new zealand electronic poetry centre

k a   m a t e   k a   o r a  

a new zealand journal of poetry and poetics
issue 6,  september 2008

 

‘I can hear you making small holes in the silence, Hone’

                 

I guess we all chose to memorialise Tuwhare in our own ways.

Memorialisation is an important part of the business of being a settler colony. There’s no ‘natural’ history because simply shooting a timeline back into the past from the present moment could fix the national gaze too firmly on Māori: too clearly compelling reflection on the process by which a small collection of islands might be entirely peopled by one group and then, 200 years later, be peopled mostly by another. And so the colony, hamstrung by its own history, needs to create small bubbles of history: moments towards which we might earnestly point so that the bits beyond, between and outside those moments are out of focus, detracted from, blurred.

Tuwhare’s passing in a specific moment in 2008 was paid scant attention by the bland mainstream media because that media – and the ‘middle New Zealand’ for which it works – was more interested in producing a spectacular historical moment which derived its spectacle from the alignment of two apparently disparate historical moments on which this settler colony has hung not only its hat but its coat as well: Sir Edmund Hillary and the military history encoded in the theft of medals from Waiouru. A widely-distributed newspaper had a huge colour photo on the front page: three fair-skinned young men draped in a New Zealand flag, perched on the Auckland Domain, War Memorial Museum in the background, listening to the outdoor broadcast of the funeral service for Hillary. On page 8 of the same paper, a small photo and brief story about Tuwhare’s burial in Northland.  

But this isn’t about that.

I can hear you making small holes in the silence, Hone.

It’s about Tuwhare.

My friend Helen Potter arrived at my work to pick me up for a nite on the town in late January 2008. Seeing the small display of Tuwhare books I’d erected on a bookshelf in my office since his passing, she sat down and recalled a visit he had made to her secondary school in Northland. In response, I told her about the visit he made to my school when I was in sixth form. The poems I’d gone and written in the back row of some other class, and had rushed out to the front gate to press into his hands as he got into his car. Hone Tuwhare: the first reader of my poetry who wasn’t me. Helen and I sat on swinging office chairs and talked about Tuwhare from the late afternoon until the early evening. We remembered his visits to our own schools and reflected on the thousands of Māori kids he must have affected through his journeys to hundreds of classrooms. Helen and I also talked with each other, for the first time, about some of our experiences of secondary school. The space to grieve for our own sixteen year old selves was opened by our grieving for Tuwhare.

I can hear you making small holes in the silence, Hone.

With David O’Donnell, a Pakeha theatre practitioner and scholar, I co-convene the stage one ‘NZ Lit and Theatre’ course at Victoria University of Wellington. This, January 2008, was the beginning of my fourth year at VUW, and each year I have been involved in the course. For some reason I love teaching stage one. I know it’s supposed to feel like a barely-tolerable distraction from the real parts of my job (research, teaching advanced students, supervision) but I enjoy the class I co-teach with David. I joke around about the students being brainwash-able at that level, and maybe that’s part of it even if it’s crassly put.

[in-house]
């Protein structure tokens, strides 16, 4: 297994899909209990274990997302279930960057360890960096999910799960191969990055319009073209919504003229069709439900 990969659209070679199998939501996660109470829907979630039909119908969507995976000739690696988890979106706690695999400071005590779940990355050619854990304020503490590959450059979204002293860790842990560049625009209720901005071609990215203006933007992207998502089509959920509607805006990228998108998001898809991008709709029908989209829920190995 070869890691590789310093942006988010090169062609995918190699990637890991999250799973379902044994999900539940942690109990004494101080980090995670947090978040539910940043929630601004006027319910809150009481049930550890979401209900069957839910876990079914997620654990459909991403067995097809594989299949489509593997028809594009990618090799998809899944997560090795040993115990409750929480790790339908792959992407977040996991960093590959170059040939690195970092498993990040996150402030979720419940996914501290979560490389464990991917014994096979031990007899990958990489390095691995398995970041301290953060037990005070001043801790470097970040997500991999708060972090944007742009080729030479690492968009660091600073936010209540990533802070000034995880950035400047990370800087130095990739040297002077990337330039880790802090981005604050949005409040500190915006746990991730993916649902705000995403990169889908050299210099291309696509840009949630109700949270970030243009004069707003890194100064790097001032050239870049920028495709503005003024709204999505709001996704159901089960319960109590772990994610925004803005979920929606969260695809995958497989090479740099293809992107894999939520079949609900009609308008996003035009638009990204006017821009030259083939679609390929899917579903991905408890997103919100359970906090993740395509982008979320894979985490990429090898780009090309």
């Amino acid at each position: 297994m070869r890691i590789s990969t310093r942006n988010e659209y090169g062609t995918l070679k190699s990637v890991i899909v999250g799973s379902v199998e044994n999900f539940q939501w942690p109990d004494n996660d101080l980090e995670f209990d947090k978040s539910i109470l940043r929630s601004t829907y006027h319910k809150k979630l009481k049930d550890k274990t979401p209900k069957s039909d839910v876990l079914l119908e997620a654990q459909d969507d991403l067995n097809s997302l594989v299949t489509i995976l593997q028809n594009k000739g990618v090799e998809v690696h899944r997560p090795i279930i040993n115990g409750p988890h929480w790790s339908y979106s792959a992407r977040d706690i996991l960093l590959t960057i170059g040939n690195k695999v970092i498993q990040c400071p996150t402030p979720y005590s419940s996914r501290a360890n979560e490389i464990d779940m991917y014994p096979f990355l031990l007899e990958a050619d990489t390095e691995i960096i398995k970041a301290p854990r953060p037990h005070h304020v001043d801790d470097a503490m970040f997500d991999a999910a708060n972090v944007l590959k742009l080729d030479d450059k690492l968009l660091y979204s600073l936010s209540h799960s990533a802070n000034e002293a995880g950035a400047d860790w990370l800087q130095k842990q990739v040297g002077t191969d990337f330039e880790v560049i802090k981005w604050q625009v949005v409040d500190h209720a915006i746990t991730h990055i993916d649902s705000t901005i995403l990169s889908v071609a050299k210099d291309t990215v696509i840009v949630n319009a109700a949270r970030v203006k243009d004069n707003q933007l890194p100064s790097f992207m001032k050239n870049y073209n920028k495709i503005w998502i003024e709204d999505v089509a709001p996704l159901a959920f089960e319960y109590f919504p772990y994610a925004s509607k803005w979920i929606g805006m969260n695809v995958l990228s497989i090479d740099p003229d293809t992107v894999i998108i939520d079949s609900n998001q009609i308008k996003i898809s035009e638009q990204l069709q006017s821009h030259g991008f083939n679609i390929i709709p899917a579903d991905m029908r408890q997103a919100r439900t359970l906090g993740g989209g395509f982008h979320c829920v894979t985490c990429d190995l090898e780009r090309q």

The soul-destroying part of teaching at that level is the sense I get each year of how much the students (especially the ones who have just come through high school) don’t know about New Zealand literature. And if they know it, it’s likely to be something useful or interesting to read, entertainment. It’s not challenging, and it’s certainly not ‘high literature.’ Where do they get these ideas from? How is it that a first-year student can look me straight in the eye and say with confidence that New Zealand literature isn’t ‘great’ literature, isn’t Shakespeare, perhaps isn’t properly literature at all? Who told them this?

Or is there the reverse problem: not a matter of what’s been said but what’s been unsaid. Another culprit: silence?

I can hear you making small holes in the silence, Hone.

I had a talk with David and he agreed that Hone’s passing was too important a milestone to let slip by. Some re-juggling of the syllabus and we found room for three lectures on Hone: one on his work alongside that of new fabulous Māori/Kuki playwright and poet Miria George; one on his poems about rain, and one that looked at the way he wrote about death including a peek at his play In the Wilderness without a Hat. He was to be the second writer of our class, after Miria, and after him we would move on to Renee’s Jeannie Once. He fitted in our course, and I duly picked some poems and put them alongside David’s selection of relevant sections from the play and took them to be made into a course reader for our students. We wrote him into the course outline and sent that off to be copied as well. Tuwhare was going to be taught at Victoria this year.

I can hear you making small holes in the silence, Hone.

Another classroom, another year, and I am watching someone else teach Hone Tuwhare. I try to pay attention but am distracted by the way that teacher speaks. Each battered and bleeding vowel, as this teacher thrashes an unthinking way through the language for which grandparents were whipped, reminds me and all the other Māori in the room of how little we matter.

I write a poem as a way to deflect the literary bloodshed that spurts a hot sticky stain onto the walls of the lecture theatre and soaks into the floors and aisles. I’m so angry and so silenced at the same time.

hone.

i didn’t recognise you
when i heard it,
your name.

honny tooforry, he said
and started to talk about you.

i think i know a guy
whose life was like that
i think i’ve read a poem
like that
but it was by someone with a different name.

how could he read your poems,
honny,
hone,
and not feel challenged, chastened,
wrong?

 

I can hear you making small holes in the silence, Hone.